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Setting Priorities for Health Technology Assessment: A Model Process organizations that undertake technology assessment. Finally, nine individuals, representing expertise comparable to that on the IOM study committee, reviewed the report in accordance with the policies of the National Research Council. DEFINITIONS Terms such as technology and technology assessment are often used without a common understanding of their meaning. To avoid possible misunderstanding, the committee agreed on the following definitions for its discussions. Medical Technology Medical technology encompasses a wide range of items and services that support clinical practice, including "drugs, devices, medical and surgical procedures, and the organizational and supportive systems within which such care is provided" (Office of Technology Assessment [OTA], 1978). The term is often defined by example—electronic fetal monitoring, drug therapy, coronary artery bypass surgery, magnetic resonance imaging (MRI), coronary intensive care management. Whether diagnostic or therapeutic, whether intended for the benefit of one patient or many, the term medical technology is used to denote all such activity. Diverse organizations, including the IOM in previous reports (IOM, 1985), have accepted this definition, as did this committee.3 Technology Assessment The goal of technology assessment is to provide information on patient care alternatives to patients and clinicians and information on policy alternatives to policy decision makers. It is based on an explicit analytic framework that is specified before the study begins and is comprehensive in scope; that is, it considers higher order impacts such as direct and indirect, short- and long-term, and intended and unintended effects on populations and society. There are two main categories of technology assessment. Primary technology assessment involves collecting data from or about patients and 3 HCFA defines a health care technology as a "discrete and identifiable regimen or modality used to diagnose or treat illness, prevent disease, maintain patient well-being, or facilitate the provision of health care services" (Federal Register 54:4305, 1989). This definition is compatible with the OTA definition.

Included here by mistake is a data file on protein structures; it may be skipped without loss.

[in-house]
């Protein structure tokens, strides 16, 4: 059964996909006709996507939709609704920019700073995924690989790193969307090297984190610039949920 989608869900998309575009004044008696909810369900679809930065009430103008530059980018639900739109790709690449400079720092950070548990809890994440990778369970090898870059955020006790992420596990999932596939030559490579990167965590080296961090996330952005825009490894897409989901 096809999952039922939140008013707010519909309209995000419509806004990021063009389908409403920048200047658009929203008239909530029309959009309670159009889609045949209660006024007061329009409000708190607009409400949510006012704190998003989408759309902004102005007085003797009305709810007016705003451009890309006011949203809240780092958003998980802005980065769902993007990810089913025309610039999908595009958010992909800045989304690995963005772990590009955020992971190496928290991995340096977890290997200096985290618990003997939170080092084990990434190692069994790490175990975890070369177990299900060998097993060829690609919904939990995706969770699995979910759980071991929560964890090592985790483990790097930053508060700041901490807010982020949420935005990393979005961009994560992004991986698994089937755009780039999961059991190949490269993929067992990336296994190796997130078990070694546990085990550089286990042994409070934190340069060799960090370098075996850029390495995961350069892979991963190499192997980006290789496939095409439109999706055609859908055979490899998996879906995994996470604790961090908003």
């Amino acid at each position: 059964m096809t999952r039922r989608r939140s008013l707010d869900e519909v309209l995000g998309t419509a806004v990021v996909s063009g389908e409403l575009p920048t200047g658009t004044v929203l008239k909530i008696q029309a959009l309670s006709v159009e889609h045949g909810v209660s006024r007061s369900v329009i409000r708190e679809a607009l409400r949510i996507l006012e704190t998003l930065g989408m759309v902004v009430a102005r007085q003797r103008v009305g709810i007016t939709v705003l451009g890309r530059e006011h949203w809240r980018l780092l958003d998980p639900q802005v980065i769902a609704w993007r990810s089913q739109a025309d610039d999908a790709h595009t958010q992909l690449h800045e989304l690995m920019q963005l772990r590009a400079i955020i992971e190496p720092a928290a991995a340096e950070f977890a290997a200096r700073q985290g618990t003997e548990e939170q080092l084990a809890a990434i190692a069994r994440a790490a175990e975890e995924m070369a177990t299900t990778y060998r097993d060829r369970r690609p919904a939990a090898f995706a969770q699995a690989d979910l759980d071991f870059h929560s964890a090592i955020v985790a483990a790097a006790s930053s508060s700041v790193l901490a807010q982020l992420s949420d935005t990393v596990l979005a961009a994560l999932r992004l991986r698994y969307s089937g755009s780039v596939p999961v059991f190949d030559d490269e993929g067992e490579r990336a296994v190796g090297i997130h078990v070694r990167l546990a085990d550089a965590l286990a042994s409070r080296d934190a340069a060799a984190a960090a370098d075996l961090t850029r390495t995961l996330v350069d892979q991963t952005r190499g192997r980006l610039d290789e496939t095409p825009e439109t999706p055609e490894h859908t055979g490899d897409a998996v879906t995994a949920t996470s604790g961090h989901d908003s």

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Setting Priorities for Health Technology Assessment: A Model Process sometimes the collection and analysis of cost dam; it results in the generation of new information through such means as randomized clinical trials and epidemiologic observational studies. Secondary technology assessment uses existing data. Its methods include literature synthesis and meta-analysis, cost-effectiveness and cost-benefit analyses, computer modeling, and ethical, legal, and social assessments. The term technology assessment entered medical and health policy parlance in the 1970s, and from the beginning its intent was to consider the social impact of medical technologies (Banta et al., 1981; Perry and Pillar, 1990); OTA (1982) standardized the definition of medical technology assessment as "the field of research that examines the short- and long-term consequences of individual medical technologies." It viewed technology assessment as "a source of information needed by policymakers in formulating regulations and legislation, by industry in developing products, by health professionals in treating and serving patients, and by consumers in making personal health decisions." This formulation grew out of the ongoing efforts of OTA and the National Center for Health Care Technology to promote this field of study as a form of research that would describe and evaluate the effects of a technology on individuals and society. Key areas of attention—safety, efficacy, and cost-effectiveness—and key areas of impact—clinical, social, economic, and ethical—are retained in the term as it is used today. Programs of technology assessment define their goals and objectives in various ways, but in practice they adhere to the OTA definition. In 1985, the Institute of Medicine defined technology assessment, consistent with the OTA definition and very broadly, as "any process of examining and reporting on medical technology used in health care, such as safety, efficacy, feasibility, and indications for use, cost and cost-effectiveness, as well as social, economic and ethical consequences, whether intended or unintended'' (IOM, 1985:2). Consonant with the emergence of the field of effectiveness research, the most recent addition to the terminology of technology assessment comes from Fuchs and Garber (1990), who assert that the field has evolved from an "old" to a "new" form. The old form emphasized biomedical perspectives, that is, the safety and efficacy of an intervention. The new form has a much broader perspective that draws on multiple investigators, multiple data sets, and diverse methodologies to yield an assessment that is based on a range of values and interpretations of the data. As a result, Fuchs and Garber assert that the "new technology assessment is more challenging, more complex, more controversial, and potentially more useful than the old one." Current approaches to technology assessment embrace considerations of health-related quality of life, return to work, functional social and mental status, and patient preferences (McNeil et al., 1978; Fowler et al., 1988; IOM, 1989b), as well as increasingly refined evaluations of costs and